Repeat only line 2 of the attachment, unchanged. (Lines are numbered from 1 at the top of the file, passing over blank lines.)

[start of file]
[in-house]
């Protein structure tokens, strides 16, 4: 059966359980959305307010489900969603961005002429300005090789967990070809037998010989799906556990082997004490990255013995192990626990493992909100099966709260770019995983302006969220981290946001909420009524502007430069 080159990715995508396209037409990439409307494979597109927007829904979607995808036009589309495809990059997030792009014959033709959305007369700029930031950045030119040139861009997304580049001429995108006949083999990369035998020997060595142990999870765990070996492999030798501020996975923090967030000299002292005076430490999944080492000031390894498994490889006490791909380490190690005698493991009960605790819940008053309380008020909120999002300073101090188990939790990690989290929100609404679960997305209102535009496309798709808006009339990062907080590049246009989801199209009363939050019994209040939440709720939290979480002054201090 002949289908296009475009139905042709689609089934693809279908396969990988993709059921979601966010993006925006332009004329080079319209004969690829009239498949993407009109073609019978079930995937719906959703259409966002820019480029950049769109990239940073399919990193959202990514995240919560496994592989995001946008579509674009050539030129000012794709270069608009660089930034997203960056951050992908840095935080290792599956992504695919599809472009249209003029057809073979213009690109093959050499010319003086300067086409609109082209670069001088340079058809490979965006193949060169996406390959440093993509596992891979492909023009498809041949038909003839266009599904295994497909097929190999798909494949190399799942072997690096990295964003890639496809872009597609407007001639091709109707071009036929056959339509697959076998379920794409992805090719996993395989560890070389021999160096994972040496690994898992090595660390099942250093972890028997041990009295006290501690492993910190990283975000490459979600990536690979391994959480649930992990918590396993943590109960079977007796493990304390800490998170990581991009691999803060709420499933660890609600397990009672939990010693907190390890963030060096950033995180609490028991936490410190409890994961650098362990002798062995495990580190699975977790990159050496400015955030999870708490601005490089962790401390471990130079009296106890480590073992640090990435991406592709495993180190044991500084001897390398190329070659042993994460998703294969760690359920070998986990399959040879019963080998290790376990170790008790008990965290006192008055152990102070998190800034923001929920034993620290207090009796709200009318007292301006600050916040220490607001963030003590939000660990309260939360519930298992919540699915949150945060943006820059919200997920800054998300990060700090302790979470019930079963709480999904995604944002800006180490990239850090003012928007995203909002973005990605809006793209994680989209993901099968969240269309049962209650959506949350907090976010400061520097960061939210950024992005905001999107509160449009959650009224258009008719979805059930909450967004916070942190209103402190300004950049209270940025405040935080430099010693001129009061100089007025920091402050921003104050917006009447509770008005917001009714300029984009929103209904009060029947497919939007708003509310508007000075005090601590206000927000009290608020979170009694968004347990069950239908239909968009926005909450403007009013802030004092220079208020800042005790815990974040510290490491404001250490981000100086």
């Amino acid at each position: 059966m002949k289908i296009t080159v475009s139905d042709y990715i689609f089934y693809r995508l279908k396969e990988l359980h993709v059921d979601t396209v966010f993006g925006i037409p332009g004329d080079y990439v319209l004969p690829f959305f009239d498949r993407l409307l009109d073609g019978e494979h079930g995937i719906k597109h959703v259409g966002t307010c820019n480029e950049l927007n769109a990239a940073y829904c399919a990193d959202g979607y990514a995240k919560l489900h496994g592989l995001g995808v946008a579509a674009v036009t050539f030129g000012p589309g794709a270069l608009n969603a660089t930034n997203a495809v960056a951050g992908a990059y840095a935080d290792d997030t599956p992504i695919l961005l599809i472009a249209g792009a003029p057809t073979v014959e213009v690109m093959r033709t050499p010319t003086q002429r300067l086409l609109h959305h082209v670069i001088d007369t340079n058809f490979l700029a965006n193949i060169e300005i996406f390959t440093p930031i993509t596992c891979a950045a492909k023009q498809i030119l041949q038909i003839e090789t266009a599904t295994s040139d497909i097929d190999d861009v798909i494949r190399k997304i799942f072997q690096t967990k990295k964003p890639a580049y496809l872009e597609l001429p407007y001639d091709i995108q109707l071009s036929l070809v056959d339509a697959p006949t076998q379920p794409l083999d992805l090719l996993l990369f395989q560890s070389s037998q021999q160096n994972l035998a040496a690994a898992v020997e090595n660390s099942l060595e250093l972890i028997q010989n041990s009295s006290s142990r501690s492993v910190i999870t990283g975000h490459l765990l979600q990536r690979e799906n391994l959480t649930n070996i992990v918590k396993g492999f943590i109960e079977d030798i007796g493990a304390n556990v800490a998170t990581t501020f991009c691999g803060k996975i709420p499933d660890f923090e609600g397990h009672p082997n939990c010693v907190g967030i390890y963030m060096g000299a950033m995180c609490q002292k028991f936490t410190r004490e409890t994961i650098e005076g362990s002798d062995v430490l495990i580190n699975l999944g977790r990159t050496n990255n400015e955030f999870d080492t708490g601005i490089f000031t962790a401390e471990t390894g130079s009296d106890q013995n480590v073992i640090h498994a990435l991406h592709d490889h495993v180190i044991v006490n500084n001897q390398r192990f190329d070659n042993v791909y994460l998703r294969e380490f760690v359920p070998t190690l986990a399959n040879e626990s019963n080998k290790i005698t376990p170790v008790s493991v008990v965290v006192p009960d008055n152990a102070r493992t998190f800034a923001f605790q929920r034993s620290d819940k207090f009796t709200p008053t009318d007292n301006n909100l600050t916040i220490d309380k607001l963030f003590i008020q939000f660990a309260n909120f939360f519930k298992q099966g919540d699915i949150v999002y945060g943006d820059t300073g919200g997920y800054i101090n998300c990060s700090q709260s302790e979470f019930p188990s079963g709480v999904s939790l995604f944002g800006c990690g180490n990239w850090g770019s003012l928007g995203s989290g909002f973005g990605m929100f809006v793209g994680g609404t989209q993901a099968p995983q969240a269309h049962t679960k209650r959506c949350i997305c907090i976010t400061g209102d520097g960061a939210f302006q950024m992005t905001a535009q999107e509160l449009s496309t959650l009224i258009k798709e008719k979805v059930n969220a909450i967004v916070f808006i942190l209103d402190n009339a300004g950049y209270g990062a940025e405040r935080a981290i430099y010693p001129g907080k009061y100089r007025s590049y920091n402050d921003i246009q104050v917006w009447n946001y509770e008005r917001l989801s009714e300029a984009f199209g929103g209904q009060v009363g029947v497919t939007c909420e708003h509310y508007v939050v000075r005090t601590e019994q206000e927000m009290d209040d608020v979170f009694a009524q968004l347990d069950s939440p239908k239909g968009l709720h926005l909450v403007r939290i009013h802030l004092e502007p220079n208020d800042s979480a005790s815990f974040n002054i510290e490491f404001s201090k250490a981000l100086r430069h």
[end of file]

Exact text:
């Protein structure tokens, strides 16, 4: 059966359980959305307010489900969603961005002429300005090789967990070809037998010989799906556990082997004490990255013995192990626990493992909100099966709260770019995983302006969220981290946001909420009524502007430069 080159990715995508396209037409990439409307494979597109927007829904979607995808036009589309495809990059997030792009014959033709959305007369700029930031950045030119040139861009997304580049001429995108006949083999990369035998020997060595142990999870765990070996492999030798501020996975923090967030000299002292005076430490999944080492000031390894498994490889006490791909380490190690005698493991009960605790819940008053309380008020909120999002300073101090188990939790990690989290929100609404679960997305209102535009496309798709808006009339990062907080590049246009989801199209009363939050019994209040939440709720939290979480002054201090 002949289908296009475009139905042709689609089934693809279908396969990988993709059921979601966010993006925006332009004329080079319209004969690829009239498949993407009109073609019978079930995937719906959703259409966002820019480029950049769109990239940073399919990193959202990514995240919560496994592989995001946008579509674009050539030129000012794709270069608009660089930034997203960056951050992908840095935080290792599956992504695919599809472009249209003029057809073979213009690109093959050499010319003086300067086409609109082209670069001088340079058809490979965006193949060169996406390959440093993509596992891979492909023009498809041949038909003839266009599904295994497909097929190999798909494949190399799942072997690096990295964003890639496809872009597609407007001639091709109707071009036929056959339509697959076998379920794409992805090719996993395989560890070389021999160096994972040496690994898992090595660390099942250093972890028997041990009295006290501690492993910190990283975000490459979600990536690979391994959480649930992990918590396993943590109960079977007796493990304390800490998170990581991009691999803060709420499933660890609600397990009672939990010693907190390890963030060096950033995180609490028991936490410190409890994961650098362990002798062995495990580190699975977790990159050496400015955030999870708490601005490089962790401390471990130079009296106890480590073992640090990435991406592709495993180190044991500084001897390398190329070659042993994460998703294969760690359920070998986990399959040879019963080998290790376990170790008790008990965290006192008055152990102070998190800034923001929920034993620290207090009796709200009318007292301006600050916040220490607001963030003590939000660990309260939360519930298992919540699915949150945060943006820059919200997920800054998300990060700090302790979470019930079963709480999904995604944002800006180490990239850090003012928007995203909002973005990605809006793209994680989209993901099968969240269309049962209650959506949350907090976010400061520097960061939210950024992005905001999107509160449009959650009224258009008719979805059930909450967004916070942190209103402190300004950049209270940025405040935080430099010693001129009061100089007025920091402050921003104050917006009447509770008005917001009714300029984009929103209904009060029947497919939007708003509310508007000075005090601590206000927000009290608020979170009694968004347990069950239908239909968009926005909450403007009013802030004092220079208020800042005790815990974040510290490491404001250490981000100086």